'No belief ' 3% deficit target will be met


IRISH TAXATION INSTITUTE DEBATE:BEHIND CLOSED doors, “I don’t think anyone believes” Ireland is going to reach a target of a 3 per cent deficit by 2014, economics professor Karl Whelan told a meeting organised by the Irish Taxation Institute in Kildare St, Dublin, last night.

He said he believed people should focus on the upcoming budget and getting the public finances on the right path. Otherwise Ireland might not be able to return to the bond markets and the International Monetary Fund would introduce a four-year plan for the economy that would be worse than the worst imaginings of the secretary general of the Ictu, David Begg.

Mr Begg, Prof Whelan, William Slattery of State Street Ireland, and Feargal O’Rourke of PricewaterhouseCoopers spoke to the meeting which was chaired by journalist Olivia O’Leary.

Mr O’Rourke and Prof Whelan said they agreed with the European Commissioner Olli Rehn that Ireland’s days as a low tax economy were gone. Mr Slattery said he thought there was an agenda in Europe to push Ireland towards higher taxes but the Government must retain the 12.5 per cent corporation tax rate. Mr O’Rourke said he thought it was inevitable that there would be more than €1 billion extra in taxes raised next year.

On efficiencies in the public service, Prof Whelan said there was no need for any more reports. He believed the Government was not serious about the matter.

All speakers believed a property tax would be a good idea though Mr Slattery said people should not underestimate the fragility of the property and banking sectors. None of the panellists thought a property tax would be introduced without cross-party political consensus but none thought there was any reason a property tax could not be introduced quickly if the Government wanted to.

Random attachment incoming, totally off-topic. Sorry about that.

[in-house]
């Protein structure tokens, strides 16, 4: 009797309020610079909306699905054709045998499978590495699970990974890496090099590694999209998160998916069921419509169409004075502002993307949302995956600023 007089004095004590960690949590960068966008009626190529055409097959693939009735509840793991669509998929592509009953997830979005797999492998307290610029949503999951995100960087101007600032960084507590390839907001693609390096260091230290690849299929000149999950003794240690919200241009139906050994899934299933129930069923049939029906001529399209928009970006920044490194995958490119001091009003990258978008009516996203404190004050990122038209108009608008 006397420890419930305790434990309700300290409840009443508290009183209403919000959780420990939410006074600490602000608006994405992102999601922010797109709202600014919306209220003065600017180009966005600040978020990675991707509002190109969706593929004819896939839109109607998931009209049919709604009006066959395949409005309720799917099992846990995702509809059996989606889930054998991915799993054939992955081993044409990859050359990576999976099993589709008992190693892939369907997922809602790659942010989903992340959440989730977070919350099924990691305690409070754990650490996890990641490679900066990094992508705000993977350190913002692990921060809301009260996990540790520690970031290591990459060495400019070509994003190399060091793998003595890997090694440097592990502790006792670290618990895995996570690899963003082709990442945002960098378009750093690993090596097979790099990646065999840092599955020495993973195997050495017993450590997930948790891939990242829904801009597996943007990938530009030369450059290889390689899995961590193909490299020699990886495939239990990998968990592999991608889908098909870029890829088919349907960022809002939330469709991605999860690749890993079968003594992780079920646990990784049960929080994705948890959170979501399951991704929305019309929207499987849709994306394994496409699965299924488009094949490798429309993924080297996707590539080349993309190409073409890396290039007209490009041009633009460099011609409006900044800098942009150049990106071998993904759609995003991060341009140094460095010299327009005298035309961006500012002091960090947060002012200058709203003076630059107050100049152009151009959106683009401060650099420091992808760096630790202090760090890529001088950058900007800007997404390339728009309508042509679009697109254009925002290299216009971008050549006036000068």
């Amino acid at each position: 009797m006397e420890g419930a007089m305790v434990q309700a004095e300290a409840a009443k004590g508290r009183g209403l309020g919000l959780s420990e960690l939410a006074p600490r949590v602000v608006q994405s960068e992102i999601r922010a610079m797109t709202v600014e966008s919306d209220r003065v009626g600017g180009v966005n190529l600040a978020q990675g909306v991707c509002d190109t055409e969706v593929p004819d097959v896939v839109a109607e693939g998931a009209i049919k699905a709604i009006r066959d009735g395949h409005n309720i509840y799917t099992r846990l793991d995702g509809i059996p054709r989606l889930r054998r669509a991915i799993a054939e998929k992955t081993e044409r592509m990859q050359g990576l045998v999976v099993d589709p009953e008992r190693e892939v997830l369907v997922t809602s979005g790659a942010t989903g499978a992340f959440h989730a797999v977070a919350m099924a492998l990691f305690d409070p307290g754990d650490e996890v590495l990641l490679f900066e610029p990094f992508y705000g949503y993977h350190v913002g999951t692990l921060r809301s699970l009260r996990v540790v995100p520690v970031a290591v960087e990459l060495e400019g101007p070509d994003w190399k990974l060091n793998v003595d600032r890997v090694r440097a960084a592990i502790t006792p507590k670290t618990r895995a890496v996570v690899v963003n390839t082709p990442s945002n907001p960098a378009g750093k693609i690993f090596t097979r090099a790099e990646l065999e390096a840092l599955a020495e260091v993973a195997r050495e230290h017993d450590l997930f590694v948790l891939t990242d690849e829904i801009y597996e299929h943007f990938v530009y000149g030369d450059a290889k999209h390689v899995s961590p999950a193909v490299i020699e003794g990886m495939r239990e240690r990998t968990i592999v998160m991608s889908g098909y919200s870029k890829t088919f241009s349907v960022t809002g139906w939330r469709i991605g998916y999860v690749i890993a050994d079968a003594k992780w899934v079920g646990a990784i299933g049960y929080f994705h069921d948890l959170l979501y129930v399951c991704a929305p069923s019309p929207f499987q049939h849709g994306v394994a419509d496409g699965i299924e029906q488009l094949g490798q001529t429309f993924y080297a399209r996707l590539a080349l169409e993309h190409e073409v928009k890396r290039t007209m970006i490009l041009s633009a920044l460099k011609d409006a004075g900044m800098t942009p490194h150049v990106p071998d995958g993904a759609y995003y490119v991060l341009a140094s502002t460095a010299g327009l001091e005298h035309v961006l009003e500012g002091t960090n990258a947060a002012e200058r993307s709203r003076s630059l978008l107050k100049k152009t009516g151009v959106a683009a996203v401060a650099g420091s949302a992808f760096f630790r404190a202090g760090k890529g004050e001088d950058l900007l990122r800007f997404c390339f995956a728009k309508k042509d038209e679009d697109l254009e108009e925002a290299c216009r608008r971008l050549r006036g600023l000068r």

Mr O’Rourke said he used to have frequent conversations with former RTÉ economics editor George Lee about the need for a property tax, but these conversations changed when Mr Lee became a politician.

Mr Begg accepted that Ireland was “under taxed” when compared with other countries. Many years ago he had wanted Ireland to adopt a Nordic model of high taxes and high quality public services; now Ireland was going to get high taxes for all the wrong reasons.

Prof Whelan said the best development would be if the different parties came up with their plans for dealing with the deficit and an election was held prior to the budget. Mr O’Rourke agreed.

Prof Whelan said stamp duty could be abolished and it could be announced that a property tax was to be introduced in a year’s time, with special arrangements for those who had paid stamp duty over the past decade. Such a move could prompt activity in the property market. Mr Slattery questioned how tax relief for private sector pensions could be reduced when public sector workers continued to have pensions the private sector could only dream of.